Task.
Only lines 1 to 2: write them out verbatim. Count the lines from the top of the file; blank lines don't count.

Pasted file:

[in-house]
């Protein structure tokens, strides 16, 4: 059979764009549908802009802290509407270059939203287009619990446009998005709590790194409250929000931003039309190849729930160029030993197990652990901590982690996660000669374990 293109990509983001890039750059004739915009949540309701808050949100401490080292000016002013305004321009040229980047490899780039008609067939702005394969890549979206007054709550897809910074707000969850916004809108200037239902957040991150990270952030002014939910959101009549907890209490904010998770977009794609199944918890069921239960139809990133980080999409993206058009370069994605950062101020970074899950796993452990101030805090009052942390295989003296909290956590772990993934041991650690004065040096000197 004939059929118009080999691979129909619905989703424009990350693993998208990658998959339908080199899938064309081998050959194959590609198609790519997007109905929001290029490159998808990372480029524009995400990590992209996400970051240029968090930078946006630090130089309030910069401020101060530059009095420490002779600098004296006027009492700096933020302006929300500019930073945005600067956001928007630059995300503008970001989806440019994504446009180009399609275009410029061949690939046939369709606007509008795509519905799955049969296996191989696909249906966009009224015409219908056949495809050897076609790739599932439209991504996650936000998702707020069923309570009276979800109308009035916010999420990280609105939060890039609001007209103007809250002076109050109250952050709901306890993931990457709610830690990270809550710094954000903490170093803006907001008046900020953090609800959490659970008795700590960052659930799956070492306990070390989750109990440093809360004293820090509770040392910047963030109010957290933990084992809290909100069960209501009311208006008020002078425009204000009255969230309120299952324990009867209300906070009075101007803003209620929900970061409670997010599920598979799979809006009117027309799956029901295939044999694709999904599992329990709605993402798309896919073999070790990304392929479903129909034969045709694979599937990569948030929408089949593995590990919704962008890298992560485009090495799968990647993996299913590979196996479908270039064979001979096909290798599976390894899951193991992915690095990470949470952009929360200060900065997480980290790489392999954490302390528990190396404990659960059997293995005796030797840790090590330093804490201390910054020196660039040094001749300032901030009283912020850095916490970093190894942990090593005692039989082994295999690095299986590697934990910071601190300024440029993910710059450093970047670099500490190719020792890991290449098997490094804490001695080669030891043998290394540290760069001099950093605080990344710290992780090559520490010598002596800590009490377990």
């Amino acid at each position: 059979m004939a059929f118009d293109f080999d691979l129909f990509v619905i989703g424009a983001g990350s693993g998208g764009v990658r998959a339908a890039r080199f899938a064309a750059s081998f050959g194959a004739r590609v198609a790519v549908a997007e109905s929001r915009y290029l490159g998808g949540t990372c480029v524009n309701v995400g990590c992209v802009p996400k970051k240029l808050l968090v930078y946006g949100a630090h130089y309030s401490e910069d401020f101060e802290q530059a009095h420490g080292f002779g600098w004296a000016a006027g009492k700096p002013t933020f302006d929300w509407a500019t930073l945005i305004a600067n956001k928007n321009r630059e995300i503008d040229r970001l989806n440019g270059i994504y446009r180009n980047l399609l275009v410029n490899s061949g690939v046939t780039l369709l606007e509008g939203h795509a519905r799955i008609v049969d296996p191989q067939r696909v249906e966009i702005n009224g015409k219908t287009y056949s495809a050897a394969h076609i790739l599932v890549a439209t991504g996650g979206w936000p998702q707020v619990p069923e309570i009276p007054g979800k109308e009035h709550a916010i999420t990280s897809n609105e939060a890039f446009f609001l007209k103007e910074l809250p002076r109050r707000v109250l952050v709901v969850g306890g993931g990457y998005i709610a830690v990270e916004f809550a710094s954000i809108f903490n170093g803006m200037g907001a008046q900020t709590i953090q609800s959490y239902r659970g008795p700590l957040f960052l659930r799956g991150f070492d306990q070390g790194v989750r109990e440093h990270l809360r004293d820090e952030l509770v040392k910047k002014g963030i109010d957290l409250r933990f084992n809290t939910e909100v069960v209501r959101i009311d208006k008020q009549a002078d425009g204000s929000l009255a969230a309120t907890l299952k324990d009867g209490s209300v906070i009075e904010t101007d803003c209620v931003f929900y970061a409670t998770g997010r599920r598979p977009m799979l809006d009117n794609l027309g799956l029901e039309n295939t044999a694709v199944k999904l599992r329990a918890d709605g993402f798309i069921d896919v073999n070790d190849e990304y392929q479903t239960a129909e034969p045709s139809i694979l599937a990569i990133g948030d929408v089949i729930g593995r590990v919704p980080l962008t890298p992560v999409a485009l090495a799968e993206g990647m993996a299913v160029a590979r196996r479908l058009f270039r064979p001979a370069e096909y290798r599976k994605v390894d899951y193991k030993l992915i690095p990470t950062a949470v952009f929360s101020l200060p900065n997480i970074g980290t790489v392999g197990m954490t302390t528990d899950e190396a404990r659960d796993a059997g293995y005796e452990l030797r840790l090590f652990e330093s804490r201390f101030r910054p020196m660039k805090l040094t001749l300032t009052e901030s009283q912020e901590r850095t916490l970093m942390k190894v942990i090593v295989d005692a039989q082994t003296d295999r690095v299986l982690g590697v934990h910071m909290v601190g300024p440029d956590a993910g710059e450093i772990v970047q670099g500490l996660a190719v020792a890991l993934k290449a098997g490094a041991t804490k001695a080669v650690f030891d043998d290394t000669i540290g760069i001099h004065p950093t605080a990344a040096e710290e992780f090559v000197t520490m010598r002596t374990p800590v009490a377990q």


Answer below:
[in-house]
């Protein structure tokens, strides 16, 4: 059979764009549908802009802290509407270059939203287009619990446009998005709590790194409250929000931003039309190849729930160029030993197990652990901590982690996660000669374990 293109990509983001890039750059004739915009949540309701808050949100401490080292000016002013305004321009040229980047490899780039008609067939702005394969890549979206007054709550897809910074707000969850916004809108200037239902957040991150990270952030002014939910959101009549907890209490904010998770977009794609199944918890069921239960139809990133980080999409993206058009370069994605950062101020970074899950796993452990101030805090009052942390295989003296909290956590772990993934041991650690004065040096000197 004939059929118009080999691979129909619905989703424009990350693993998208990658998959339908080199899938064309081998050959194959590609198609790519997007109905929001290029490159998808990372480029524009995400990590992209996400970051240029968090930078946006630090130089309030910069401020101060530059009095420490002779600098004296006027009492700096933020302006929300500019930073945005600067956001928007630059995300503008970001989806440019994504446009180009399609275009410029061949690939046939369709606007509008795509519905799955049969296996191989696909249906966009009224015409219908056949495809050897076609790739599932439209991504996650936000998702707020069923309570009276979800109308009035916010999420990280609105939060890039609001007209103007809250002076109050109250952050709901306890993931990457709610830690990270809550710094954000903490170093803006907001008046900020953090609800959490659970008795700590960052659930799956070492306990070390989750109990440093809360004293820090509770040392910047963030109010957290933990084992809290909100069960209501009311208006008020002078425009204000009255969230309120299952324990009867209300906070009075101007803003209620929900970061409670997010599920598979799979809006009117027309799956029901295939044999694709999904599992329990709605993402798309896919073999070790990304392929479903129909034969045709694979599937990569948030929408089949593995590990919704962008890298992560485009090495799968990647993996299913590979196996479908270039064979001979096909290798599976390894899951193991992915690095990470949470952009929360200060900065997480980290790489392999954490302390528990190396404990659960059997293995005796030797840790090590330093804490201390910054020196660039040094001749300032901030009283912020850095916490970093190894942990090593005692039989082994295999690095299986590697934990910071601190300024440029993910710059450093970047670099500490190719020792890991290449098997490094804490001695080669030891043998290394540290760069001099950093605080990344710290992780090559520490010598002596800590009490377990």